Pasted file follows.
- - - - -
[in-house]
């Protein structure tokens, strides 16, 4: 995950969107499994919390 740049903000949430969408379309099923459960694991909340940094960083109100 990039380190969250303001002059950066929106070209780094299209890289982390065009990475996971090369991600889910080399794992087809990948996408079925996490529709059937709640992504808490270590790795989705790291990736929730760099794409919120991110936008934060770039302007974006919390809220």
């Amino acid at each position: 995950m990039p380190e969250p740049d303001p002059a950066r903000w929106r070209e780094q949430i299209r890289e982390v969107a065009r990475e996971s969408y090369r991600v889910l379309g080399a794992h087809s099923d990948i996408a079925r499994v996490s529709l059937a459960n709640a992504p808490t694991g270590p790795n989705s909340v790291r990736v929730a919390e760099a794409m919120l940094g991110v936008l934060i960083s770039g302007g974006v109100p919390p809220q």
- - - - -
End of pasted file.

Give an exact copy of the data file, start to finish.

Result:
[in-house]
């Protein structure tokens, strides 16, 4: 995950969107499994919390 740049903000949430969408379309099923459960694991909340940094960083109100 990039380190969250303001002059950066929106070209780094299209890289982390065009990475996971090369991600889910080399794992087809990948996408079925996490529709059937709640992504808490270590790795989705790291990736929730760099794409919120991110936008934060770039302007974006919390809220």
């Amino acid at each position: 995950m990039p380190e969250p740049d303001p002059a950066r903000w929106r070209e780094q949430i299209r890289e982390v969107a065009r990475e996971s969408y090369r991600v889910l379309g080399a794992h087809s099923d990948i996408a079925r499994v996490s529709l059937a459960n709640a992504p808490t694991g270590p790795n989705s909340v790291r990736v929730a919390e760099a794409m919120l940094g991110v936008l934060i960083s770039g302007g974006v109100p919390p809220q």